Sunday, April 22, 2012

Russia-China Joint Naval Exercises

Earlier today, China and Russia began a six-day joint naval exercise in the Yellow Sea. "The exercises will involve several simulated missions, including the rescue of a hijacked ship, the escort of a commercial vessel and the defense (of) a convoy from air and sea attacks," a Russian defense ministry spokesman said Friday, according to Russia's RIA Novosti news agency.  According to the Xinhua news agency, the exercises will involve over 4,000 Chinese servicemen, "16 Chinese vessels and two submarines, as well as 13 aircraft and five shipboard helicopters, four Russian warships and three Russian supply ships."  

These exercises come at a time of generally heightened tensions in the Asia-Pacific, more recently in the Korean peninsula with the failed missile launch from North Korea.  Broadly speaking the waters around Japan, Korea, and China and south toward the South China Sea and Philippine Sea have been hot-spots for international incidents over the last few years.  Japan took a Chinese fishing captain prisoner, only returning him when the Chinese banned exports of rare earth elements to Japan, and China has contested waters and islands between the Philippines and others, often in the search for energy.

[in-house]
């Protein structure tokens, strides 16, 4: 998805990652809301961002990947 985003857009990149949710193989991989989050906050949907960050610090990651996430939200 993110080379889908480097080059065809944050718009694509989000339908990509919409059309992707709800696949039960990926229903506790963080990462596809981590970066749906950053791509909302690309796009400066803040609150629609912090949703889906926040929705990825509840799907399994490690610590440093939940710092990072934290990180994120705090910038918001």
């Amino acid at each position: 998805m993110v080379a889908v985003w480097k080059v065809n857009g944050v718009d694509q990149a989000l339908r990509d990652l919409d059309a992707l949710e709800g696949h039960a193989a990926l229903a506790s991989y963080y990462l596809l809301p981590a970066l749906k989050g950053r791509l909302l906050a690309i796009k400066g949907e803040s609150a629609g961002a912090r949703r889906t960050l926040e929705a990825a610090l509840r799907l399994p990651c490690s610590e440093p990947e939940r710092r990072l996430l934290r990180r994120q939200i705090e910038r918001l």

China and Russia both tend to irritate the U.S. when it comes to national security issues.  Russia has been a staunch supporter of Syria recently and relies on them for weapons purchases.  China is also a major purchaser of Russian arms, though they are becoming less reliant.  Both China and Russia are seeking to build up their blue water capabilities.  China is working on converting a Russian cruise ship into an aircraft carrier, and Russia has laid out plans to build an operational aircraft carrier by 2020, though this goal is seen by many as out of reach.  This exercise can be seen as a reminder to the rest of the world, and specifically the Asia-Pacific countries, that China and Russia are still allies, still have significant interests in the region, and still should be respected from a naval perspective.  While the exercises have an anti-pirate feel to them, they can also be considered preparation for any such event that pits the U.S. and its allies in the region against the two most powerful autocratic government in the world.      

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